I used to know a guy who was addicted to exercise. We’re not friends any more – I couldn’t put up with him to be honest. He ran every morning, swam every lunchtime and went to the gym for an hour every evening, usually with a spinning class after that. He used to turn down dates and offers of socialising with us so he could train more.
I would have felt sorry for him if he hadn’t spent most of the time he wasn’t training loudly putting other people down when they were slightly overweight or less attractive than him.
As well as the obvious dangers of steroids, I’ve also read reports of guys taking a powerful stimulant called Epehdrine before they work out so they can train harder. I’ve noticed a few people in the gym who seem anxious or jittery and often wonder if they’re on it. I also know for a fact that Ephedrine causes chronic insomnia, so usually they turn to sleeping pills or booze in order to get to sleep.
Now I’m not going to deny that these examples of hard training look amazing, but seriously, if they don’t die of organ failure because of their ridiculously low calorie intake, they’ll probably either get cancer from sunbed abuse, or a heart attack from all the drugs they’re using to help them on their way to the body beautiful.
Is being perfect really worth that?
As the days rolled on by the Lido I got so used to the constant parade of plucked, preened and pumped bodies walking around that they all started to become curiously unsexual. I mean, every single one of them looked the same!
My boyfriend at the time asked me what on earth I saw in him when there were all these Adonises walking around to tempt me.
“I fancy you because you don’t look like one of them” was my reply
Screw the body beautiful. Give me a real human being any day.
This is my blog, then.
It’s strange. You suddenly think: “I’m going to start a blog!”. You get all excited, setting it up, choosing an avatar, coming up with a funky theme, title, colour scheme, etc.
Then you sit down and think: “Hmm…what am I actually going to write about?”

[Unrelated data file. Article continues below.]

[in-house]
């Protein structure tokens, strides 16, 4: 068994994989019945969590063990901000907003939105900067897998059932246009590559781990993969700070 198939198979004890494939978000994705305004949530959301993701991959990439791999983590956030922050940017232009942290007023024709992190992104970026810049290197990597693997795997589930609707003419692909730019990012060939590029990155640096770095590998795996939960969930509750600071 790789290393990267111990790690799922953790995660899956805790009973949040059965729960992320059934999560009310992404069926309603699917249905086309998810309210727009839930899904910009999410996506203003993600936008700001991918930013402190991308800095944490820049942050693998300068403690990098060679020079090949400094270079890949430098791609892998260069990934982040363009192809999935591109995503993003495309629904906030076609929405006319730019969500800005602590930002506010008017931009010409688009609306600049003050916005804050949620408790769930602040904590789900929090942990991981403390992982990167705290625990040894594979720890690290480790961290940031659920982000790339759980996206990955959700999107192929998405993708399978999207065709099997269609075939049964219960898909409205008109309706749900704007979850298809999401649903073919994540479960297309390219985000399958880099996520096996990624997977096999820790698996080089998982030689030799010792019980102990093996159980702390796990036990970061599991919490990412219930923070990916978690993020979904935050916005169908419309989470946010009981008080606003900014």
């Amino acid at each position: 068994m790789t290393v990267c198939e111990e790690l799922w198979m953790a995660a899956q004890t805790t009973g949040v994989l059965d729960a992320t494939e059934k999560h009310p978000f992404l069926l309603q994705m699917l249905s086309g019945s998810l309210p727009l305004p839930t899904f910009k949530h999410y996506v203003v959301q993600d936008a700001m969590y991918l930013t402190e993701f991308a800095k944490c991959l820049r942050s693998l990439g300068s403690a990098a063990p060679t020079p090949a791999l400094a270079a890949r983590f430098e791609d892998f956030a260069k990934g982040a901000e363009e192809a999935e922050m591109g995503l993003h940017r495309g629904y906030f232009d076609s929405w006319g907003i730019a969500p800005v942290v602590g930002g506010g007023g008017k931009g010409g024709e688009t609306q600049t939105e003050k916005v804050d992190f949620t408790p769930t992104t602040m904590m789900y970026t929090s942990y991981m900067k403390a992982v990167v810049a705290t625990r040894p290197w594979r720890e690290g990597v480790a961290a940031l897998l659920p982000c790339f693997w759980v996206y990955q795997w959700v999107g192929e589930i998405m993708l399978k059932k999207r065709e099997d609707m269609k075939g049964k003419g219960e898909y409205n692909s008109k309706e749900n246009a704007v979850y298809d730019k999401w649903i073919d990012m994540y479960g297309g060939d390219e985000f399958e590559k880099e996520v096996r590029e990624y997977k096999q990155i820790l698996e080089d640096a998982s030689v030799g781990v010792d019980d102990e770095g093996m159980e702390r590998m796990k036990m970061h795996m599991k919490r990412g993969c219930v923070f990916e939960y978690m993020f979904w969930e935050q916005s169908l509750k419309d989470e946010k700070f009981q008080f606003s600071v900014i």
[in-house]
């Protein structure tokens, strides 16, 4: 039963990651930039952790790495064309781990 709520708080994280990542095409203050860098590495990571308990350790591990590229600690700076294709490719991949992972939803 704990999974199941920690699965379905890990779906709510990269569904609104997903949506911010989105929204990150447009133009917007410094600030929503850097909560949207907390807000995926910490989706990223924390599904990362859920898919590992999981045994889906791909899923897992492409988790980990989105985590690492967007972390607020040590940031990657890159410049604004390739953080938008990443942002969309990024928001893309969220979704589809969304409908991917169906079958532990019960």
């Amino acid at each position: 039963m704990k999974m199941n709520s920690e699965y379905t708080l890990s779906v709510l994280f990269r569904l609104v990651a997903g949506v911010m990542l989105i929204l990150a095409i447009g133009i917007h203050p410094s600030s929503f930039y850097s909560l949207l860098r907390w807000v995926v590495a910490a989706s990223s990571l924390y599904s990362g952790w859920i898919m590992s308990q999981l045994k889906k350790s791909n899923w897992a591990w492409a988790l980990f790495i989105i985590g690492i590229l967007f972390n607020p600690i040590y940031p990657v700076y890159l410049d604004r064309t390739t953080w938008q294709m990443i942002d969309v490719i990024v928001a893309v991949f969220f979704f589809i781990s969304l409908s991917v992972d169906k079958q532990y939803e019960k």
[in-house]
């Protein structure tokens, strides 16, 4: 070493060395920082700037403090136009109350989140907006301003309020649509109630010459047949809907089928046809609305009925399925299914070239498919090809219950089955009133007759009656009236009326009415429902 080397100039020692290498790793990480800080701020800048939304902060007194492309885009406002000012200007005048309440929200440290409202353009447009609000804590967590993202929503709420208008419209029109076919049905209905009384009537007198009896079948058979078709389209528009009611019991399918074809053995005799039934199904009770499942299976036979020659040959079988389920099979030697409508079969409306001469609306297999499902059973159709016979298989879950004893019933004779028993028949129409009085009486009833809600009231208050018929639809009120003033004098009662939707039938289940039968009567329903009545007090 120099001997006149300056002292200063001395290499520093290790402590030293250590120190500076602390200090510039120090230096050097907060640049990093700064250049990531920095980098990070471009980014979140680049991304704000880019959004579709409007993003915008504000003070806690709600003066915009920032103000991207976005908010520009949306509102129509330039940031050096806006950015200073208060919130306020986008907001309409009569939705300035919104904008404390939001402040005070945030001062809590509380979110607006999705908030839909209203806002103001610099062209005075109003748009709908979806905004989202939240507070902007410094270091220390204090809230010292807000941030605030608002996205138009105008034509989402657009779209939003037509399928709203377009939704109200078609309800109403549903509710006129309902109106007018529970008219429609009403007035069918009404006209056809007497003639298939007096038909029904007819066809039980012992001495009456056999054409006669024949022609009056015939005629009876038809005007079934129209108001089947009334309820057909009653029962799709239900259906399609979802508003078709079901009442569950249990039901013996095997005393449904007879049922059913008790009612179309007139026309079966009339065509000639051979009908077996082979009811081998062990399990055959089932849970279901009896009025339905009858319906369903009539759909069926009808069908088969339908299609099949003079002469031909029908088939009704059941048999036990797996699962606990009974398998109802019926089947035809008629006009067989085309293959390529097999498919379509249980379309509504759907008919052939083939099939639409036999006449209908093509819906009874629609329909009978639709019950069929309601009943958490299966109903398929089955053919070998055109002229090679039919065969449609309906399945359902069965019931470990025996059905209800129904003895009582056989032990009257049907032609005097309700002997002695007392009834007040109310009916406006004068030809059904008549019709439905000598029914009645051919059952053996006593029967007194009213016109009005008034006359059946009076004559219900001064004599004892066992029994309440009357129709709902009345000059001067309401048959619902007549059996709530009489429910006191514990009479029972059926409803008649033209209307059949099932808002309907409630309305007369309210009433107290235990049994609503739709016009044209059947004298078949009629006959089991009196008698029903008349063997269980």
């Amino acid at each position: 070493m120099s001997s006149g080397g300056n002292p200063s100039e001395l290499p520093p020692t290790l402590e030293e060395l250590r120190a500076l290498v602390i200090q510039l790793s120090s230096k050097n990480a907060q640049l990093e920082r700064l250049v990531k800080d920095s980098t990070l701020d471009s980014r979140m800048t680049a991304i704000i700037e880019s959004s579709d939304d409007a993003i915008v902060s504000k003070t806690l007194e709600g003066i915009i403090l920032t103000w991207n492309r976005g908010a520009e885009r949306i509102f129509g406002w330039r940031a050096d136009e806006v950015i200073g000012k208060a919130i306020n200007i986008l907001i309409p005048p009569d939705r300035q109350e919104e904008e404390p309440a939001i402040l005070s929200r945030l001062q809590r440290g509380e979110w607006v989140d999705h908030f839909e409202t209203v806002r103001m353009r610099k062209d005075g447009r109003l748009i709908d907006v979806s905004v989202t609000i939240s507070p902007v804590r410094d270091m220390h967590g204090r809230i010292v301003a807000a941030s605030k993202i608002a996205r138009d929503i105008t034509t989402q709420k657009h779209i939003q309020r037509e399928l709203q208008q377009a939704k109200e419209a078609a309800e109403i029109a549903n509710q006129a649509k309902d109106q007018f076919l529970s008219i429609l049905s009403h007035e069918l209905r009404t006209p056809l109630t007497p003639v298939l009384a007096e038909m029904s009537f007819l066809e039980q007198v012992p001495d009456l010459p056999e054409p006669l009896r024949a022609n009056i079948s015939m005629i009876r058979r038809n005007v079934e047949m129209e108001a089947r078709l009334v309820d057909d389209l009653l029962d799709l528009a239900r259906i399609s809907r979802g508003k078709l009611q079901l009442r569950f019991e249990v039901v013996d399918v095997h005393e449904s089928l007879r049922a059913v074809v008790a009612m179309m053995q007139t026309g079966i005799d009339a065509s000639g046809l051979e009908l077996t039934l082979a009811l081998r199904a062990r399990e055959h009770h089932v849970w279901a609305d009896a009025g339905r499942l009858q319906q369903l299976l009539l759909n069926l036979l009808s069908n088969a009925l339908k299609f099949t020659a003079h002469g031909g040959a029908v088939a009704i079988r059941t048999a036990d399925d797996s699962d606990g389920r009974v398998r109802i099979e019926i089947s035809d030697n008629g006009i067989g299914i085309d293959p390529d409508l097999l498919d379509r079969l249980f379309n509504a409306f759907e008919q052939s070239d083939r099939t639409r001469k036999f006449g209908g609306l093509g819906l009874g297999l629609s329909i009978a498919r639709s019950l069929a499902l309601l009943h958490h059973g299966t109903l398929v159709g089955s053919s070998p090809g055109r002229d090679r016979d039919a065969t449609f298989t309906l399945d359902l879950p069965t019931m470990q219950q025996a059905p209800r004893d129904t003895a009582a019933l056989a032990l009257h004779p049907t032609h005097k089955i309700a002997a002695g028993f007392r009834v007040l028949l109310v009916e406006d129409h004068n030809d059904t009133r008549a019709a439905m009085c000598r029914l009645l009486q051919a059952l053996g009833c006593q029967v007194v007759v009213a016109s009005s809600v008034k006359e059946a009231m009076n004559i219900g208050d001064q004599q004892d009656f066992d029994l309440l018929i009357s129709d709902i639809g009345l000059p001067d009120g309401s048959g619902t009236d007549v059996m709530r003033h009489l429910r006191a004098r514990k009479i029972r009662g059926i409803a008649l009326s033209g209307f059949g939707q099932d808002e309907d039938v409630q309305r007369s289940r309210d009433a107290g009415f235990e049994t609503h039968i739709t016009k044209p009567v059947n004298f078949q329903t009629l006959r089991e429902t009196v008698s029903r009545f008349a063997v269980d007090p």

I’m going to try my hardest not to get all Sex and The City on your ass, but seeing as how my daily life involves working my butt off, writing, socialising and looking for a date, I suppose it’s inevitable you’ll end up drawing comparisons.
So let me set the record straight.
For starters I’m male (guy_interrupted should have given it away). I’ve just turned thirty. I work as an editor, writing and managing content for a couple of pretty big websites – a hard, but well paid job. I’m gay (in both senses of the word), single (my last boyfriend split with me a week before my birthday – cheapskate) and I seem to have a love life closely resembling a ride at Alton Towers (costly, often terrifying and sometimes leaving you feeling a bit sick afterward – not to mention the long periods of waiting around in between).
I’m neurotic and sarcastic, I like action films, rock music and going to the gym. I’m also rather addicted to my BlackBerry, which makes a nice, healthy change from crack.
Oh, and I’ve done a bit of modelling on the side. Which is tacky, but if someone wants to pay me to stand in front of a camera and look moody then I ain’t complainin’.
I’ve had my fair share of dramas in life, from violent relationships, bankruptcy (see previous – he stole all my money). An HIV diagnosis (seven years healthy and counting), earth shattering breakups, depression and drink and drug abuse. I refer you to paragraph seven – I wasn’t joking.
Yeah, I suppose you could say I’m glad to have left my twenties behind…
Thankfully for my mother’s sanity, I’ve picked myself up, dusted myself off and I’m now a perfectly well-adjusted individual who’s glad he took a big ol’ bite of life’s apple (even if it loosened a couple of teeth) because it’s given me a good outlook on things – and plenty of material to put on this blog.
The male Carrie Bradshaw I am not – in fact most people would compare me to Miranda in terms of my dry humour and slightly cynical outlook. I’m not ginger, but I do have an enormous crush on the guy who played her husband.
So I guess you could say this is my therapy. My diary. A place where I get to share my thoughts and feelings on everything that goes on in my washing machine of a brain.
I’ll let you decide whether you want to keep turning the pages….